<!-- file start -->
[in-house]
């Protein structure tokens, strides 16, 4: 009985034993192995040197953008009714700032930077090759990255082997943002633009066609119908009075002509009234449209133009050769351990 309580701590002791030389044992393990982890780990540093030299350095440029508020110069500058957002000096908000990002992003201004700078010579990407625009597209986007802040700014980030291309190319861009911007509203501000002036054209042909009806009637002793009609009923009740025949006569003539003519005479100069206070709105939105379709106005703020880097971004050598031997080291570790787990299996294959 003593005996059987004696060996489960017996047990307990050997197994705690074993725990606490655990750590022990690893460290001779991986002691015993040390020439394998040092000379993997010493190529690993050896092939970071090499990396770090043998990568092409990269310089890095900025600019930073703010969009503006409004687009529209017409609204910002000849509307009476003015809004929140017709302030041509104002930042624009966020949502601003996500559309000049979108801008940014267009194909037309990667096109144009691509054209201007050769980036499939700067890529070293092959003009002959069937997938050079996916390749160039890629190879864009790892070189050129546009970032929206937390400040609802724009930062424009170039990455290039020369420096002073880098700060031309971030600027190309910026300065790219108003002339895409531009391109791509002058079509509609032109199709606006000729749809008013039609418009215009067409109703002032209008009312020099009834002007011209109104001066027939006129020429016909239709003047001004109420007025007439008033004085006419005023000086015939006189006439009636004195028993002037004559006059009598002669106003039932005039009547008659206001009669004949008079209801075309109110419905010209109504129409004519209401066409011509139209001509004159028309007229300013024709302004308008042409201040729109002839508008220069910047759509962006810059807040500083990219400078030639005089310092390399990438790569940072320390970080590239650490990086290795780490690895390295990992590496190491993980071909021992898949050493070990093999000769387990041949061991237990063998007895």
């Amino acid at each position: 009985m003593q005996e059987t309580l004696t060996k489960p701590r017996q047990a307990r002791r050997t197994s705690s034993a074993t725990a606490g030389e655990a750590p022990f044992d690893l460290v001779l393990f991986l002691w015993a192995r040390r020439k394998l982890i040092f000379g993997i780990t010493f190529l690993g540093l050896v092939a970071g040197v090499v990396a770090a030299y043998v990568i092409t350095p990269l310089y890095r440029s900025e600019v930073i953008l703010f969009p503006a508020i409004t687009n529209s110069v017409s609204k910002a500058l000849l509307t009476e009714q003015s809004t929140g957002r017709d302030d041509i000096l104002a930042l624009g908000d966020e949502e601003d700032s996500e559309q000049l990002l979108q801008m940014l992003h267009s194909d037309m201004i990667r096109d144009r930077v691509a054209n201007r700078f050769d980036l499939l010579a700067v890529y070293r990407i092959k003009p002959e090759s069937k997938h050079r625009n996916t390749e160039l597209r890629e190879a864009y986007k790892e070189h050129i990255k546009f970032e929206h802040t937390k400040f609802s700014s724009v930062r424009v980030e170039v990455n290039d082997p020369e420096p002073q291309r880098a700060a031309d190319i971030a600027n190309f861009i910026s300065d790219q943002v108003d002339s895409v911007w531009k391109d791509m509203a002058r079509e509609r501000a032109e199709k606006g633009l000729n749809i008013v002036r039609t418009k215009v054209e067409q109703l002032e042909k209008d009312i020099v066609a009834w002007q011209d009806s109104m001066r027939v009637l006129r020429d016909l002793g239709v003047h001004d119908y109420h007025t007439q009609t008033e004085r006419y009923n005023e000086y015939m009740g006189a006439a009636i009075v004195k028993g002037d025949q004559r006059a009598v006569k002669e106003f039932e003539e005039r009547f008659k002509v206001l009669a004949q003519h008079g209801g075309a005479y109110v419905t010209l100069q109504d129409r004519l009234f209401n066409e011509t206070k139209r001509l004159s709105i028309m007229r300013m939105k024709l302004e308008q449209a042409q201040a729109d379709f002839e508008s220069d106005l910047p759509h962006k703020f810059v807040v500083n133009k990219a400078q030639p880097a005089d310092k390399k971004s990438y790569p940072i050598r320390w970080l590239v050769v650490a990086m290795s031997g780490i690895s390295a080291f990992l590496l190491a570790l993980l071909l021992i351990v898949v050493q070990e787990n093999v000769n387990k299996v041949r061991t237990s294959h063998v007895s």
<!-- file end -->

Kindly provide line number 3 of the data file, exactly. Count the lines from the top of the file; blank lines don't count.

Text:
């Amino acid at each position: 009985m003593q005996e059987t309580l004696t060996k489960p701590r017996q047990a307990r002791r050997t197994s705690s034993a074993t725990a606490g030389e655990a750590p022990f044992d690893l460290v001779l393990f991986l002691w015993a192995r040390r020439k394998l982890i040092f000379g993997i780990t010493f190529l690993g540093l050896v092939a970071g040197v090499v990396a770090a030299y043998v990568i092409t350095p990269l310089y890095r440029s900025e600019v930073i953008l703010f969009p503006a508020i409004t687009n529209s110069v017409s609204k910002a500058l000849l509307t009476e009714q003015s809004t929140g957002r017709d302030d041509i000096l104002a930042l624009g908000d966020e949502e601003d700032s996500e559309q000049l990002l979108q801008m940014l992003h267009s194909d037309m201004i990667r096109d144009r930077v691509a054209n201007r700078f050769d980036l499939l010579a700067v890529y070293r990407i092959k003009p002959e090759s069937k997938h050079r625009n996916t390749e160039l597209r890629e190879a864009y986007k790892e070189h050129i990255k546009f970032e929206h802040t937390k400040f609802s700014s724009v930062r424009v980030e170039v990455n290039d082997p020369e420096p002073q291309r880098a700060a031309d190319i971030a600027n190309f861009i910026s300065d790219q943002v108003d002339s895409v911007w531009k391109d791509m509203a002058r079509e509609r501000a032109e199709k606006g633009l000729n749809i008013v002036r039609t418009k215009v054209e067409q109703l002032e042909k209008d009312i020099v066609a009834w002007q011209d009806s109104m001066r027939v009637l006129r020429d016909l002793g239709v003047h001004d119908y109420h007025t007439q009609t008033e004085r006419y009923n005023e000086y015939m009740g006189a006439a009636i009075v004195k028993g002037d025949q004559r006059a009598v006569k002669e106003f039932e003539e005039r009547f008659k002509v206001l009669a004949q003519h008079g209801g075309a005479y109110v419905t010209l100069q109504d129409r004519l009234f209401n066409e011509t206070k139209r001509l004159s709105i028309m007229r300013m939105k024709l302004e308008q449209a042409q201040a729109d379709f002839e508008s220069d106005l910047p759509h962006k703020f810059v807040v500083n133009k990219a400078q030639p880097a005089d310092k390399k971004s990438y790569p940072i050598r320390w970080l590239v050769v650490a990086m290795s031997g780490i690895s390295a080291f990992l590496l190491a570790l993980l071909l021992i351990v898949v050493q070990e787990n093999v000769n387990k299996v041949r061991t237990s294959h063998v007895s």